I’ll occasionally use this space to pass along something I wanted to use in Sunday’s sermon but, for whatever reason, didn’t. While preparing for last week’s lesson on the line about forgiveness in the Apostles’ Creed — “We believe in the forgiveness of sins” — I came across this excellent passage in N. T. Wright’s “How God Became King.”

“[Forgiveness of sins] includes, of course, just what it says to most of us: we are all overdrawn at the moral bank, and need to know again and again that God wipes out the debt and fills the account with his own freely given treasure. But when we step back from our own personal anxieties and awareness of guilt, we recognize that the world as a whole needs, longs for, aches and yearns and cries out for forgiveness — for that collective, global sigh of relief that means that nobody need seek vengeance ever again; that nobody will bear a grudge ever again; that the million wrongs with which the world has been so horribly defaced will be put right at last; that in God’s ultimate new world there will be no moral shadow, no lingering resentment, no character warped by another’s wrong. ‘Forgiveness of sins’ is not a purely negative term, getting rid of the moral stain and guilt that we all incur, though it is that, too. It is the positive presence of God and the Lamb, the Lamb whose shed blood has wiped the record clean.”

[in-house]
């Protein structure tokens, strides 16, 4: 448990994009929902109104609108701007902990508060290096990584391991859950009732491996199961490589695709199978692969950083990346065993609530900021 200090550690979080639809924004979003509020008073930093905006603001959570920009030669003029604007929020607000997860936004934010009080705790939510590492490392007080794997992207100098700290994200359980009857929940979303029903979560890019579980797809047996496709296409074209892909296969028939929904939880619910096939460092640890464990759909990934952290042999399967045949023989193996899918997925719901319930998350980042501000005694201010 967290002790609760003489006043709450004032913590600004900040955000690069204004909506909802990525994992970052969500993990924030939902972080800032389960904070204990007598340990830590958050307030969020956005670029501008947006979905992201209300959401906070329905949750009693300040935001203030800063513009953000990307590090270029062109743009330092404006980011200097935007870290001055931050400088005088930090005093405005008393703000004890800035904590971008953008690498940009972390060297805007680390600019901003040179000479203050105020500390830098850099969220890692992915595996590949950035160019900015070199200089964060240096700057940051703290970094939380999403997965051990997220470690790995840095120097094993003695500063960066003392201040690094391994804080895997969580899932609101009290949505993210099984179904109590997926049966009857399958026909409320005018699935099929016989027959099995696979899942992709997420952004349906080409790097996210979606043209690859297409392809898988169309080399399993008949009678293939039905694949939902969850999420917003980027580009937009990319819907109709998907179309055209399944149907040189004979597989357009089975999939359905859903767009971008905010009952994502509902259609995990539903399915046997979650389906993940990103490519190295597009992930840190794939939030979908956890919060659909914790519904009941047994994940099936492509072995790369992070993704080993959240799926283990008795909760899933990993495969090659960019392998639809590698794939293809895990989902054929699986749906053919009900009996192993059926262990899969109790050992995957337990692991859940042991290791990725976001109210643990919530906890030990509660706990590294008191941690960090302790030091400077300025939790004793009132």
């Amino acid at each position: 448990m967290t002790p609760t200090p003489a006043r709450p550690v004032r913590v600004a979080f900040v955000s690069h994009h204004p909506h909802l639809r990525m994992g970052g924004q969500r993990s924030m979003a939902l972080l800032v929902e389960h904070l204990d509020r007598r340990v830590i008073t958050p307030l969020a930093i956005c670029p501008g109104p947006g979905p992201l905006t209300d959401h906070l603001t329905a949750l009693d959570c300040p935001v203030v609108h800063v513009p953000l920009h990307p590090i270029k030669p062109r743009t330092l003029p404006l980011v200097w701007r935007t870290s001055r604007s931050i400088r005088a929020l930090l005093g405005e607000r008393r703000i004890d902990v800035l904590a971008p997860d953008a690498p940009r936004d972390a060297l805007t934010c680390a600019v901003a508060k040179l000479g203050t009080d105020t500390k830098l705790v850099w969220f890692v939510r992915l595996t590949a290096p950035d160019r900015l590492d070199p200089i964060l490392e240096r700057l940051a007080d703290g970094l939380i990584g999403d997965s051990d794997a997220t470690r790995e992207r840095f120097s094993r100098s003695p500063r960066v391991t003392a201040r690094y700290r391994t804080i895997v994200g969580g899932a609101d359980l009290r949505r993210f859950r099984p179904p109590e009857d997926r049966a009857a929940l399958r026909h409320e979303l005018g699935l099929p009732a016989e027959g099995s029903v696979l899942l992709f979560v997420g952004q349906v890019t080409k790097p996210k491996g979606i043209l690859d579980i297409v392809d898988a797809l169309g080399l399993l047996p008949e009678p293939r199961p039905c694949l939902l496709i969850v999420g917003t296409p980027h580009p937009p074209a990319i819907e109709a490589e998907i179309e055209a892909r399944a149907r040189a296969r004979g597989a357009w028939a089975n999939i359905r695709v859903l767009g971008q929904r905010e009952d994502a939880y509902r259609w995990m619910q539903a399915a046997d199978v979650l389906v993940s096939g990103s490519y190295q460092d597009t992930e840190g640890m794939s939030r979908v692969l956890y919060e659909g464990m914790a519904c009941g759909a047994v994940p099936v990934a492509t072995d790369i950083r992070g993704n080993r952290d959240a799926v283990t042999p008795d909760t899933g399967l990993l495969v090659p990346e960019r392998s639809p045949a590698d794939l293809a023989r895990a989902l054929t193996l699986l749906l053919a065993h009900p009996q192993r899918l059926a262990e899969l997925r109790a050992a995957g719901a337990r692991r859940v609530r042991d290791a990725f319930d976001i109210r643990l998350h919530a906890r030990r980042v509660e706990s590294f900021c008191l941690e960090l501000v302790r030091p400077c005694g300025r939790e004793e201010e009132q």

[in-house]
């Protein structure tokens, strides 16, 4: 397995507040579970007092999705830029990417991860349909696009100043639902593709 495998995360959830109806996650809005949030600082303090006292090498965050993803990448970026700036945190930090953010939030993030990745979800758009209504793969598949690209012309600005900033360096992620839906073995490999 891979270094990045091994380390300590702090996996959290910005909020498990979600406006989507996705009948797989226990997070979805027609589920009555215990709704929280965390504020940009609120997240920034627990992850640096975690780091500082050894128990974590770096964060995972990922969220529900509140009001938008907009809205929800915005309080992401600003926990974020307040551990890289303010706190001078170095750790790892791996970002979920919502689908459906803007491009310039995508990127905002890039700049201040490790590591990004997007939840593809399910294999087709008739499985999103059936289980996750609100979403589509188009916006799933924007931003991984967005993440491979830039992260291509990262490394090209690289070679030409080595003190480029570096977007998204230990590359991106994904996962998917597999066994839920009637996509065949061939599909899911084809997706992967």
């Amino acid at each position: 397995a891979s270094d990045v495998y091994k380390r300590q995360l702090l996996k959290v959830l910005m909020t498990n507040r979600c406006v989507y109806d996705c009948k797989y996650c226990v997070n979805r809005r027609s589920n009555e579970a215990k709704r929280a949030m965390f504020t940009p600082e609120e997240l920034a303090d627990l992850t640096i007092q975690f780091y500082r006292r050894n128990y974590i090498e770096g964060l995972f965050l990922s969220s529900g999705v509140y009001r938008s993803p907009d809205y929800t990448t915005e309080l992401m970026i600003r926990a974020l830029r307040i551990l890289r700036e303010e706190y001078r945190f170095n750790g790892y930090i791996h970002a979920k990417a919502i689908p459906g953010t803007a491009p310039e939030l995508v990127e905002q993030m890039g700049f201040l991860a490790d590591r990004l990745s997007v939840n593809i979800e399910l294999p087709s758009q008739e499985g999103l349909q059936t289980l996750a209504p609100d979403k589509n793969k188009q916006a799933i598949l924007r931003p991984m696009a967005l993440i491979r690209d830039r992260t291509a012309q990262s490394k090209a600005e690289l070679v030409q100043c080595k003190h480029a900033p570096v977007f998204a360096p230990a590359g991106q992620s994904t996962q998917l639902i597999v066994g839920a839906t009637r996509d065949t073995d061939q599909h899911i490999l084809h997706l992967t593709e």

“We believe in the forgiveness of sins” doesn’t just mean we’re forgiven by God’s love and grace in Jesus. It also means we believe forgiveness is the way God is fixing the world. Forgiveness is the key to everything our God is doing. It’s how he’s decided to make everything right. So, as his children and disciples of his Son, we join him in his salvation work by forgiving. If we desire to mend the things that are broken, if we want to help people, if we want to change the world the way our Father is changing the world, we will forgive.